The plans could now be used for K-12 elementary and secondary tuition, including for home-schooling.

Aides were still scrambling to figure out how the technical ruling would affect the legislation.

Cruz touted the amendment on his Senate and campaign web site. ‘By expanding choice for parents and opportunities for children, we have prioritized the education of the next generation of Americans,’ Cruz said on the Senate floor when the amendment passed on a tie vote with an assist from Vice President Mike Pence.

A Senate GOP aide told the only portion likely to be knocked out involved home schooling – not the bulk of the amendment for the first time making 529s eligible for K-12 schools including private or parochial schools.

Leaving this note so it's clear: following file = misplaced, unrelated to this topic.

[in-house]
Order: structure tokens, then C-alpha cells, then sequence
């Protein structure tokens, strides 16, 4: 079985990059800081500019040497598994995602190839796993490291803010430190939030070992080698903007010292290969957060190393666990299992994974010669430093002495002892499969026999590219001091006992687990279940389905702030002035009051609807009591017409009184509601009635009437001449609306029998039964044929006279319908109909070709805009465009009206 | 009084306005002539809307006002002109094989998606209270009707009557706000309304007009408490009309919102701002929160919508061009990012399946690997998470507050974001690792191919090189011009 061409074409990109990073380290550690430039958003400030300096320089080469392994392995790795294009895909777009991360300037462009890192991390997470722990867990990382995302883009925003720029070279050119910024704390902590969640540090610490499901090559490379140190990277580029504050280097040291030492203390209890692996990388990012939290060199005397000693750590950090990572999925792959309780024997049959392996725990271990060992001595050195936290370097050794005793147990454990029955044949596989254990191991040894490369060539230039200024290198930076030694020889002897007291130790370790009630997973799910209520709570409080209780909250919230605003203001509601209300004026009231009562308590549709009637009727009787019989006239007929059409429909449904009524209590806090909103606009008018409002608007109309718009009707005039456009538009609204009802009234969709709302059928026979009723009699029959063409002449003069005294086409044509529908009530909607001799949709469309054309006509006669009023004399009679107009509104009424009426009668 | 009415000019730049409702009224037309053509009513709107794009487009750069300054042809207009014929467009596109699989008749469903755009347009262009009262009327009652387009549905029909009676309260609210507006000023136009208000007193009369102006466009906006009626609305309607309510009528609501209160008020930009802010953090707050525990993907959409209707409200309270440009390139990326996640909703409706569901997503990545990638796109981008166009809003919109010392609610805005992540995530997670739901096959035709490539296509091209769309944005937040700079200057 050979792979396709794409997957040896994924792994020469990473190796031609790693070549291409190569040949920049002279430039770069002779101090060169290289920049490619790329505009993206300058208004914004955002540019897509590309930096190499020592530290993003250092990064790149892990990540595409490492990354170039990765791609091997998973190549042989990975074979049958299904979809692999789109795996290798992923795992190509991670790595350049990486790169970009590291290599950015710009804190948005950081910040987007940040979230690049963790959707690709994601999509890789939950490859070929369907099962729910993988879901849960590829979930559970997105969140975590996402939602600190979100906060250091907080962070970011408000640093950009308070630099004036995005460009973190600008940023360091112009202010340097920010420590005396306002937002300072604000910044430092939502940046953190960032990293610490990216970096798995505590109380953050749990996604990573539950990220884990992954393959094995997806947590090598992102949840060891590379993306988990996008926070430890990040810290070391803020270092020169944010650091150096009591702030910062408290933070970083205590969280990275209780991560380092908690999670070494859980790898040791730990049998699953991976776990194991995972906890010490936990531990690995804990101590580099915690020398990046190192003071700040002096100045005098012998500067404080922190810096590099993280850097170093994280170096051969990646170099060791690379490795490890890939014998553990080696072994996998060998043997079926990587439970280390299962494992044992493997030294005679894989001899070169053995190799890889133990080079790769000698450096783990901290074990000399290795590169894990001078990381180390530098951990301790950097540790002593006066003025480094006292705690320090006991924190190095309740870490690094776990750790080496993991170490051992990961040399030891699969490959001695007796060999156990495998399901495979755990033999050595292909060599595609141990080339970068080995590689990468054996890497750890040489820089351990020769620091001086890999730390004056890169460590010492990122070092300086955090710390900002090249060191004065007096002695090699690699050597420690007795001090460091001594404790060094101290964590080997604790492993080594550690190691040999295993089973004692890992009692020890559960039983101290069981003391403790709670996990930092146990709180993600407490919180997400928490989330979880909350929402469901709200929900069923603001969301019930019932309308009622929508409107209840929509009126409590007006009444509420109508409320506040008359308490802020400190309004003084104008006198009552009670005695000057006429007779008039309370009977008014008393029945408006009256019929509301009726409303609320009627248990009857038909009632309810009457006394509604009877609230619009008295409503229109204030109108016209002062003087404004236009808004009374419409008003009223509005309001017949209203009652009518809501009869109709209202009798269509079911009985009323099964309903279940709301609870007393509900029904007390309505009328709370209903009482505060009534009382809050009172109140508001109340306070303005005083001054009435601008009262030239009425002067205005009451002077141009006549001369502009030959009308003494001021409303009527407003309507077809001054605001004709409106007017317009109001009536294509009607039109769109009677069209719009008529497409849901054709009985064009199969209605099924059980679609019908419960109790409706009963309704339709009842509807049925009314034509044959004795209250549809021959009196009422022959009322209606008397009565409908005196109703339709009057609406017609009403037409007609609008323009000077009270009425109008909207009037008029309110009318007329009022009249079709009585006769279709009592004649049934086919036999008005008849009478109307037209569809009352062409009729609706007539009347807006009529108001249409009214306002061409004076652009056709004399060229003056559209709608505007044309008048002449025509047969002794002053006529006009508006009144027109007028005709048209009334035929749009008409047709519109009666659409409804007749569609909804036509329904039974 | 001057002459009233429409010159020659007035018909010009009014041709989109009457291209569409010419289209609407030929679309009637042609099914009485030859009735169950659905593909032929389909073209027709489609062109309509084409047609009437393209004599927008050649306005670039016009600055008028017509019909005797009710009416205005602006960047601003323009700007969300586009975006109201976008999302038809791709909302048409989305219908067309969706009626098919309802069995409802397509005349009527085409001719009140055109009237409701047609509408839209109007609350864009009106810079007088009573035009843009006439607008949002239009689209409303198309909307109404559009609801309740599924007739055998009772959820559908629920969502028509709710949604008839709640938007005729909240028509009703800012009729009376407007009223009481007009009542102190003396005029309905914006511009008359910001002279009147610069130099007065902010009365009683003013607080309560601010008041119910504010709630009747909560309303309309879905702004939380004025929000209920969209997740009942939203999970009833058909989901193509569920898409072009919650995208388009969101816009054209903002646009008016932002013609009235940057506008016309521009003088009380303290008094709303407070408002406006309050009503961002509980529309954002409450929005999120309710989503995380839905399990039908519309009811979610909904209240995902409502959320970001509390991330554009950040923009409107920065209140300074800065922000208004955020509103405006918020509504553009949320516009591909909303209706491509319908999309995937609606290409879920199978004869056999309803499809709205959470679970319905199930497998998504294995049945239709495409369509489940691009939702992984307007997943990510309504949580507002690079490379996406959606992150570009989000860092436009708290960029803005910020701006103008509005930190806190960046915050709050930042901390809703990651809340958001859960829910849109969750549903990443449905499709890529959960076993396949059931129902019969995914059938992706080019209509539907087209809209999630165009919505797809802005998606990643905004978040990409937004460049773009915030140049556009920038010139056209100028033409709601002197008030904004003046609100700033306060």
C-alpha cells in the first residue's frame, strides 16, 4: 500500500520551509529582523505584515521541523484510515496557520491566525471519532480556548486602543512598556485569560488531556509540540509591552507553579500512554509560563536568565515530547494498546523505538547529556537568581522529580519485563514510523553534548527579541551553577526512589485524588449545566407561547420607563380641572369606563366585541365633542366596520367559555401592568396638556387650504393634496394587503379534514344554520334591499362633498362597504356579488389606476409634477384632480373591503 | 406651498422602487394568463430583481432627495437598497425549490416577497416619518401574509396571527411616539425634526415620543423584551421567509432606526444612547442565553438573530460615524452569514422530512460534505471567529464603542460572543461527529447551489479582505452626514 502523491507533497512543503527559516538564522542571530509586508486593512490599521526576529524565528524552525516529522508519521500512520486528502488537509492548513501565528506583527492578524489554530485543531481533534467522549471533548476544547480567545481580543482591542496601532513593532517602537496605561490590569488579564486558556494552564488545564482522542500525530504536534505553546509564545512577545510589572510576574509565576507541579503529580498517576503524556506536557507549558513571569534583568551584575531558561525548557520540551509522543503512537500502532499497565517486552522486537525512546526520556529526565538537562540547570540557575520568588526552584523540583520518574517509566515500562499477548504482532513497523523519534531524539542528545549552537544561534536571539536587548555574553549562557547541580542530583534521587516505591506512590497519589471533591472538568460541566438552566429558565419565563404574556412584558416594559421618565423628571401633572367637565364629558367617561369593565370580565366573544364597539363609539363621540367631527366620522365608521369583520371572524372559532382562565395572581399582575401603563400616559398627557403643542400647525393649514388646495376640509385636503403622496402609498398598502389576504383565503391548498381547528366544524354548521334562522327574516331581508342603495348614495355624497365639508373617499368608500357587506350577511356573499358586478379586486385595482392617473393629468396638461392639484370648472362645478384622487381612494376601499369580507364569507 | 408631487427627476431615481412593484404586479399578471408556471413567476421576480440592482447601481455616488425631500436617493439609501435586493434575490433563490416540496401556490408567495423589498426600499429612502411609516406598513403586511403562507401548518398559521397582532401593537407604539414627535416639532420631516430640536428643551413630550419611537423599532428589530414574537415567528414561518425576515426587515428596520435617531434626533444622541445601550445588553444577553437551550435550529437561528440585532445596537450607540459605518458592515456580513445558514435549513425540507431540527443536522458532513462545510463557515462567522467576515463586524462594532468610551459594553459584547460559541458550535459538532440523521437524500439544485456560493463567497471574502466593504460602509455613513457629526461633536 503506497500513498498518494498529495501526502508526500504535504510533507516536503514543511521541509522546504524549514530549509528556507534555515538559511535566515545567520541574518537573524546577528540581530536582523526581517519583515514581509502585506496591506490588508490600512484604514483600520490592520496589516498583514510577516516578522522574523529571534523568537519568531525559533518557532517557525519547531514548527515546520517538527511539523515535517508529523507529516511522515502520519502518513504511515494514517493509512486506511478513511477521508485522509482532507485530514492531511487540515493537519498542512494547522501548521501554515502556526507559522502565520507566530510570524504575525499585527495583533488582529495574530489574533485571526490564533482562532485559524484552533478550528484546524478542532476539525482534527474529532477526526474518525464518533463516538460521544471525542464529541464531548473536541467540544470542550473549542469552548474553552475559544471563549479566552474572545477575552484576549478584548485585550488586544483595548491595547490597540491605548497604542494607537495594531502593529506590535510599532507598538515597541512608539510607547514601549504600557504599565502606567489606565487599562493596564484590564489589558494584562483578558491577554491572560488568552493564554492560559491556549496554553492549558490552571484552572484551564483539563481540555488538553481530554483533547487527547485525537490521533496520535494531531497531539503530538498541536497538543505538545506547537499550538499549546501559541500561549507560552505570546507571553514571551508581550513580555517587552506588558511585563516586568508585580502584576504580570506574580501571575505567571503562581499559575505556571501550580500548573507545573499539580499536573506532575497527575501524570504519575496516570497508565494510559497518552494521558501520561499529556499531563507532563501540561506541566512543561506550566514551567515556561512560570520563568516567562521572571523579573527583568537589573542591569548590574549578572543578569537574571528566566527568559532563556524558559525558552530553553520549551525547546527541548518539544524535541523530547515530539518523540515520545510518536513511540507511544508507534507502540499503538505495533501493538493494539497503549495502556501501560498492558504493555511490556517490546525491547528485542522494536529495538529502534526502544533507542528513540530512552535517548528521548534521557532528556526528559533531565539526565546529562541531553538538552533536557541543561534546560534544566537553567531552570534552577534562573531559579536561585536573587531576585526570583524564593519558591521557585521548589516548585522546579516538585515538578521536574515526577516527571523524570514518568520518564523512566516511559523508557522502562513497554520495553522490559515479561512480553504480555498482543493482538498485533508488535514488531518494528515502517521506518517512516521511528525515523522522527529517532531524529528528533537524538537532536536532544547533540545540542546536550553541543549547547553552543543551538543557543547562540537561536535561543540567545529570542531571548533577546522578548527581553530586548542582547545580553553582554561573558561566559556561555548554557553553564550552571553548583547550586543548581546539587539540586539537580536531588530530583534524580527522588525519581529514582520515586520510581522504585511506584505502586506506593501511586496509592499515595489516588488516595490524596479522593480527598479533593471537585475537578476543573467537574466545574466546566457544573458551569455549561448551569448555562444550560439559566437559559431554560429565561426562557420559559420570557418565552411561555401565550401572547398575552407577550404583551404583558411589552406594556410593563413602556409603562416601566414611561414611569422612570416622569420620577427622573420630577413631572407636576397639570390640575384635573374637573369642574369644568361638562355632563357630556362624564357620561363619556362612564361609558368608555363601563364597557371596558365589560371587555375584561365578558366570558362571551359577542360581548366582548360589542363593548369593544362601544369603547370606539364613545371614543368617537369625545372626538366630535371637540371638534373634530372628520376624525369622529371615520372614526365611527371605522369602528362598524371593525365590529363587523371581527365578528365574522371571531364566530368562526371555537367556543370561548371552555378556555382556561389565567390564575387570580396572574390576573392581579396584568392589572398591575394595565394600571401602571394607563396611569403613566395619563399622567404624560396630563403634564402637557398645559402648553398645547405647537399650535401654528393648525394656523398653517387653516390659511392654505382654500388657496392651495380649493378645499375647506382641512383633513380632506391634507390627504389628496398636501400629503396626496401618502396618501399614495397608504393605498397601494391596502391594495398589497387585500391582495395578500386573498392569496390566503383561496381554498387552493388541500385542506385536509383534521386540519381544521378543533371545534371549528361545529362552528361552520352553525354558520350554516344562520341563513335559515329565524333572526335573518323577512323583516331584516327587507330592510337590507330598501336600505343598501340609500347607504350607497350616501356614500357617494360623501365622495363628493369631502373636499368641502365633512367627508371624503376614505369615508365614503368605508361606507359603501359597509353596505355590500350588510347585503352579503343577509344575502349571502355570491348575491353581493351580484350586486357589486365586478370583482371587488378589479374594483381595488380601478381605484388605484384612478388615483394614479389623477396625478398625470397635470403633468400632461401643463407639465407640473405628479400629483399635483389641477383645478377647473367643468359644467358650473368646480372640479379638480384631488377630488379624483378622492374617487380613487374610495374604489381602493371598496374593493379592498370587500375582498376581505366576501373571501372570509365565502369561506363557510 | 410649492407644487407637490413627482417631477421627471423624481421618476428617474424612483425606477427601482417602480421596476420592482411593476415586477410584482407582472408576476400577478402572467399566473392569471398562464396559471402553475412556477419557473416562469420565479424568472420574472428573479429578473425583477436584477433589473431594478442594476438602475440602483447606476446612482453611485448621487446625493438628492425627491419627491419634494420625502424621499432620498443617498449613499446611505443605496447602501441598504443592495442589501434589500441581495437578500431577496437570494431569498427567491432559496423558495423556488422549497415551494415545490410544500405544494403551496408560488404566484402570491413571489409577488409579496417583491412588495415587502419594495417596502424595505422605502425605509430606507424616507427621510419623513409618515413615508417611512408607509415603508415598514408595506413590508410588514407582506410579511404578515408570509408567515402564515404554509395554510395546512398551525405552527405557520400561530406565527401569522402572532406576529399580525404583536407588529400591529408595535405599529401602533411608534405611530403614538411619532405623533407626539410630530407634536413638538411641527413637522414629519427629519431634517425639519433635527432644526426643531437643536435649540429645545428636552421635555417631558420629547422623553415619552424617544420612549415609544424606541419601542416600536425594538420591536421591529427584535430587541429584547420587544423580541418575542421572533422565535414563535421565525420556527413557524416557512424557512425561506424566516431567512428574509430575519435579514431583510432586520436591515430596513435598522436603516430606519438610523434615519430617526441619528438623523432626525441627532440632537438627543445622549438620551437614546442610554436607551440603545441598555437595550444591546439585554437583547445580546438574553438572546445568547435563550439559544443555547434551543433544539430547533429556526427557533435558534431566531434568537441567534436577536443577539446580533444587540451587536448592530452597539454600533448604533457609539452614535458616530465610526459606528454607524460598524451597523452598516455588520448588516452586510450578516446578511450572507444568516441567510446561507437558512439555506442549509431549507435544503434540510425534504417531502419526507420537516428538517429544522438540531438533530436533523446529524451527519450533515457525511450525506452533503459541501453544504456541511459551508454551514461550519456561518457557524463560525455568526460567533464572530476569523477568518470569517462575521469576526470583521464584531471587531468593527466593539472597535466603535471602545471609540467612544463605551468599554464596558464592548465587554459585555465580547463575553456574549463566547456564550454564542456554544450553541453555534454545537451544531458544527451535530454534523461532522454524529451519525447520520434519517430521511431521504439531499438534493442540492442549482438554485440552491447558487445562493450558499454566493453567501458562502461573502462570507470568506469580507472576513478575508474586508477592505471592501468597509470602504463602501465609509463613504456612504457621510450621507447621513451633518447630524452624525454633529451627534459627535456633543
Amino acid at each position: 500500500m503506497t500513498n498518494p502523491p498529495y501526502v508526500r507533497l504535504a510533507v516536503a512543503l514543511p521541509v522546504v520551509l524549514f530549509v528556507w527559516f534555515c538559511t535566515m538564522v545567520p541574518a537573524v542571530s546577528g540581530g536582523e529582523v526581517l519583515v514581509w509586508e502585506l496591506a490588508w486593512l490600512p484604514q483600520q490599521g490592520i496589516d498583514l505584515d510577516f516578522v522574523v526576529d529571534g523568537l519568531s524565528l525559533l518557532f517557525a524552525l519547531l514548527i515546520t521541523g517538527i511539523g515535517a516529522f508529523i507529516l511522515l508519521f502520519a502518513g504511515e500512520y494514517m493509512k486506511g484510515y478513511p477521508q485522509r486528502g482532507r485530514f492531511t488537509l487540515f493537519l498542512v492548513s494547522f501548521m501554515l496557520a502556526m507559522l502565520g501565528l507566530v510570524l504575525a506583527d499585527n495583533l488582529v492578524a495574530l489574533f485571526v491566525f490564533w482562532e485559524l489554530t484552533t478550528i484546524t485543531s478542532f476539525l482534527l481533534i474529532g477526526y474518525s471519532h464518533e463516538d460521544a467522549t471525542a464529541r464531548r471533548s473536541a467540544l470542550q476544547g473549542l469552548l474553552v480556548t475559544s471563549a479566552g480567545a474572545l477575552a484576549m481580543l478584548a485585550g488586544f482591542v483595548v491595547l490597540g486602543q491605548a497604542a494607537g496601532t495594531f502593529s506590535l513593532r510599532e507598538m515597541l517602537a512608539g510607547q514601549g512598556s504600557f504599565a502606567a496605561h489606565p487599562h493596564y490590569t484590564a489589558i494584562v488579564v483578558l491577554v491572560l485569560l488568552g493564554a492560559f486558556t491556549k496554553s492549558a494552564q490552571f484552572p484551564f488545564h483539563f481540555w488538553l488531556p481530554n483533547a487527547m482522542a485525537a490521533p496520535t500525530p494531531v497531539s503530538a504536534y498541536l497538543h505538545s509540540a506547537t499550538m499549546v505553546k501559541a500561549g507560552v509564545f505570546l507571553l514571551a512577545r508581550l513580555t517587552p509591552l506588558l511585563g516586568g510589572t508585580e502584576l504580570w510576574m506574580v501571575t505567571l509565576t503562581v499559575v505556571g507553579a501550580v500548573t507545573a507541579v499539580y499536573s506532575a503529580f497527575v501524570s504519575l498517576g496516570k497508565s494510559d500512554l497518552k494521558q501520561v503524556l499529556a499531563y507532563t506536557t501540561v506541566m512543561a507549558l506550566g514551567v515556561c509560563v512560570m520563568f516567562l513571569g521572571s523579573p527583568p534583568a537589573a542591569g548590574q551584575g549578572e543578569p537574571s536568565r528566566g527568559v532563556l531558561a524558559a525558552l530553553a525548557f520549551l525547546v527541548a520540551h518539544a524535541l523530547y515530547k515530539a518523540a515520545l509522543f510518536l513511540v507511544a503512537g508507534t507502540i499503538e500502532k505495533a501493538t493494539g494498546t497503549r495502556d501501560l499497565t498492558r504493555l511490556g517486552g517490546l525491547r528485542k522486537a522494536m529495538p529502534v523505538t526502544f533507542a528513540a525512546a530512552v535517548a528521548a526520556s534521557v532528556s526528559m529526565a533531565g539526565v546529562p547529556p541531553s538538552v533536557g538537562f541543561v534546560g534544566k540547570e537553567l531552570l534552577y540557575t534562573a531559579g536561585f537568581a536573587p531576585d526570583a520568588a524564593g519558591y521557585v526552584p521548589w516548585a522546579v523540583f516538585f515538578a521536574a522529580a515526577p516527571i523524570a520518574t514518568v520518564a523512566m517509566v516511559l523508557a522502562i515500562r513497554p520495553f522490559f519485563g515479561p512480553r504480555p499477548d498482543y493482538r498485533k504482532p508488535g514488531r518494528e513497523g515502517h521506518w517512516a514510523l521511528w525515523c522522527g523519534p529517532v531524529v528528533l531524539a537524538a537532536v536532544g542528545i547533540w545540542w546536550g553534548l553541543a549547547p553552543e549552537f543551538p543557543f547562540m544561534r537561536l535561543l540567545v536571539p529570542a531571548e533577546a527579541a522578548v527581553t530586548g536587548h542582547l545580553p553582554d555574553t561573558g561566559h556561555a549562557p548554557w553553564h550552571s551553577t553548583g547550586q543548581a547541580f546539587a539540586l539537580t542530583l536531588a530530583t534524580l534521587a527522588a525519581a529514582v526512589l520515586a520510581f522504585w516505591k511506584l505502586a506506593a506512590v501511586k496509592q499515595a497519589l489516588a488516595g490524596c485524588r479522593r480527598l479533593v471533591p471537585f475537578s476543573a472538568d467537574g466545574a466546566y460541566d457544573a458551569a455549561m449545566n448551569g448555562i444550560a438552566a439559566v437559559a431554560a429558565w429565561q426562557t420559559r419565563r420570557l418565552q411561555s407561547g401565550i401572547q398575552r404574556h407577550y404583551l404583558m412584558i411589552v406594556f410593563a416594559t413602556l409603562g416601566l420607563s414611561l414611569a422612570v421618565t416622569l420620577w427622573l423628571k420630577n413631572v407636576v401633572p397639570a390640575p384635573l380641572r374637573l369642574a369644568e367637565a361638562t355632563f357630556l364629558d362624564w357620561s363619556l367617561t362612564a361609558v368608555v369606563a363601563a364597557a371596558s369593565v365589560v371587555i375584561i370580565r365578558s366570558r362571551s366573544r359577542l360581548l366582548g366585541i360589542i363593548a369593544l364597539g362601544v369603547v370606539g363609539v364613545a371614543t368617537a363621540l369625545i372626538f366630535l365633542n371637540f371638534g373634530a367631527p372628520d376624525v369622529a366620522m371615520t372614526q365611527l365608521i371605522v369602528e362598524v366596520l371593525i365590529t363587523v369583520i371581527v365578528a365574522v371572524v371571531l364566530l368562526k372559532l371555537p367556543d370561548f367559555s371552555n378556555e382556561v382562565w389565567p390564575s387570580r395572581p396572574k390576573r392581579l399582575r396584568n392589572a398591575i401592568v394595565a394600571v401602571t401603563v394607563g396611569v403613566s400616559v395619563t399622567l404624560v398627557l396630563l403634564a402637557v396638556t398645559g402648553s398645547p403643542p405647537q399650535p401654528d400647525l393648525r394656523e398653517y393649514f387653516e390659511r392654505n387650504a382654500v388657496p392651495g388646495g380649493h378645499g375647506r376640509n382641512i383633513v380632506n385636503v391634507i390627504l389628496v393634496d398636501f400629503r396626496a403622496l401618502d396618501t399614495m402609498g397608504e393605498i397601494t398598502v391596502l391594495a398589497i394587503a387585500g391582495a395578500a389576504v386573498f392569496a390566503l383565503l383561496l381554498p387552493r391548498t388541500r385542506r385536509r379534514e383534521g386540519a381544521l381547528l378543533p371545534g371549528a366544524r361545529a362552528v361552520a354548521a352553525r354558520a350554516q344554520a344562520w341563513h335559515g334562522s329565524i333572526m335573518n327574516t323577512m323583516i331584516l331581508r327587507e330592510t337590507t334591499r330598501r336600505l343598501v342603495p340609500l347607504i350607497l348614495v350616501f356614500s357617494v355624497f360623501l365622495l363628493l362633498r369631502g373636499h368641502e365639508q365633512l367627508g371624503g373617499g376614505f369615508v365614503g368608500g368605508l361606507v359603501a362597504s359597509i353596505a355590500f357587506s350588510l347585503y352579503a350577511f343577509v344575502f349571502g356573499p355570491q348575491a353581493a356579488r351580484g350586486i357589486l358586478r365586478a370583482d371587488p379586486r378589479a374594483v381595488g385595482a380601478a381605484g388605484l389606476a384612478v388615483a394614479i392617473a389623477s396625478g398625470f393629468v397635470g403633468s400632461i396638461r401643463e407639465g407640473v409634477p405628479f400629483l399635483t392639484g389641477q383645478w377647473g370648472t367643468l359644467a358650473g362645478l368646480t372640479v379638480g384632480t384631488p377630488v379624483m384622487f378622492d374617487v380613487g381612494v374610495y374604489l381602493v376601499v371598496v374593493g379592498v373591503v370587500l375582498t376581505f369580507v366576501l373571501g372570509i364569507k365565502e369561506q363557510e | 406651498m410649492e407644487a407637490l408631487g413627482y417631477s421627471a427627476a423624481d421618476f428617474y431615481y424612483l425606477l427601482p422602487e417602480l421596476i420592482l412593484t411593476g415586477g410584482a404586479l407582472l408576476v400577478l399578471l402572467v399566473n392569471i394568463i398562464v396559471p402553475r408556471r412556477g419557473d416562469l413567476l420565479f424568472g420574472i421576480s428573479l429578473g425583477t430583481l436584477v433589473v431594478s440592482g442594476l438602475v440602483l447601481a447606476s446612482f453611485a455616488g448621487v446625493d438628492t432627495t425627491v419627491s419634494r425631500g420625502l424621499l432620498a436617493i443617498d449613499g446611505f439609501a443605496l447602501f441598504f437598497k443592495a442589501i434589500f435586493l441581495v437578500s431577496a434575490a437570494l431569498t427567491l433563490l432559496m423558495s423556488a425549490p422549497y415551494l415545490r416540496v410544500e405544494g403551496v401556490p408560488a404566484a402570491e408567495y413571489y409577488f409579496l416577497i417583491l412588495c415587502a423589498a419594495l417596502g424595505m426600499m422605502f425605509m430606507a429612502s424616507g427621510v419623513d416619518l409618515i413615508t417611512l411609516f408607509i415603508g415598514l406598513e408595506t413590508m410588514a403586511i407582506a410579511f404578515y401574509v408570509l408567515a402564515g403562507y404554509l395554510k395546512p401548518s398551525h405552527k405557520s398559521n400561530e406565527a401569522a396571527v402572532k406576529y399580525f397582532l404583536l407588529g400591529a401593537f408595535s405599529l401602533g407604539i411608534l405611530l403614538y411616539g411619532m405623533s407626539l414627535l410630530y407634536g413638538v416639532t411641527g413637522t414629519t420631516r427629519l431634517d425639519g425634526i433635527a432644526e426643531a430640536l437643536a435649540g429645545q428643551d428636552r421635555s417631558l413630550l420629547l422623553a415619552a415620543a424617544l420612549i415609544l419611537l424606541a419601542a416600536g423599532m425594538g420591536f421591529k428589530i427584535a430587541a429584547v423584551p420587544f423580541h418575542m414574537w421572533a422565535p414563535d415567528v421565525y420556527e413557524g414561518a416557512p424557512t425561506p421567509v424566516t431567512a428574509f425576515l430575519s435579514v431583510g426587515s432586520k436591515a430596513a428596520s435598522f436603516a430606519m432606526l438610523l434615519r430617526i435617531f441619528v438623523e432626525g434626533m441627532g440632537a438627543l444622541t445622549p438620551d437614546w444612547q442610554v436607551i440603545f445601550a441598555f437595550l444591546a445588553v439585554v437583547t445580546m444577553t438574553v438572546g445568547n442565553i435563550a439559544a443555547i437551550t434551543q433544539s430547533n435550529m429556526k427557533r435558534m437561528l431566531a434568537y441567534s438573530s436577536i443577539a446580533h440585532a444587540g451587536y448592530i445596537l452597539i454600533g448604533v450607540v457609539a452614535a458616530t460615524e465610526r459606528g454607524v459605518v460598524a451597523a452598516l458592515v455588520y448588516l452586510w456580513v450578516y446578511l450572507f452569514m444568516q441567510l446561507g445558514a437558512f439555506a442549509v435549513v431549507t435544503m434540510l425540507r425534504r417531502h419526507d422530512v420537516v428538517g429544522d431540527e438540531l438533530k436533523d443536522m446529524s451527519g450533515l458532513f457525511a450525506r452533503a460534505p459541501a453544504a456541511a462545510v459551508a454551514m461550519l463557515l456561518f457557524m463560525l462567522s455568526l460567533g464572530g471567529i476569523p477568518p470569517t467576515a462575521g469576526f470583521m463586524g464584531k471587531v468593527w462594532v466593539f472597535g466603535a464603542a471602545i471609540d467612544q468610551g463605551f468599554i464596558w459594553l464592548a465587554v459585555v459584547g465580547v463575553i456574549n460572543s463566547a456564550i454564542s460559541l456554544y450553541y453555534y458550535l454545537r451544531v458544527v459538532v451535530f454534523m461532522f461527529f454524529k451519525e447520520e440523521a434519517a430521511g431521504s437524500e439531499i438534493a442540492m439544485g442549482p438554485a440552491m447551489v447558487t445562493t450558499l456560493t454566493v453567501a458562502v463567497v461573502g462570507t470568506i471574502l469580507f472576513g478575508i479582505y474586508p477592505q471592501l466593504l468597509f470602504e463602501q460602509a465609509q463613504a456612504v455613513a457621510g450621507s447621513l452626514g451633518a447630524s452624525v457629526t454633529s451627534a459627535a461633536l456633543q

In states that define home-schooling as a type of private school, it is possible that funding could still be eligible.

In another blow, of the PR variety, Senate Democrats objected to the pleasing name Republicans attached to the bill, the so-called short title, the ‘The Tax Cuts And Jobs Act.’

The bill’s remaining long title is: ‘An Act to provide for reconciliation pursuant to titles II and V of the concurrent resolution on the budget for fiscal year 2018.’

Just 12 Republicans voted against the final conference report in the House. Among them were Reps. Rodney Frelinghuysen of New Jersey, the House Appropriations Committee chairman, Rep. Darrel Issa of California, and Rep. Dana Rohrabacher of California.

All three of them represent high-tax states where some constituents could get slammed by a provision that caps the deduction for state and local taxes.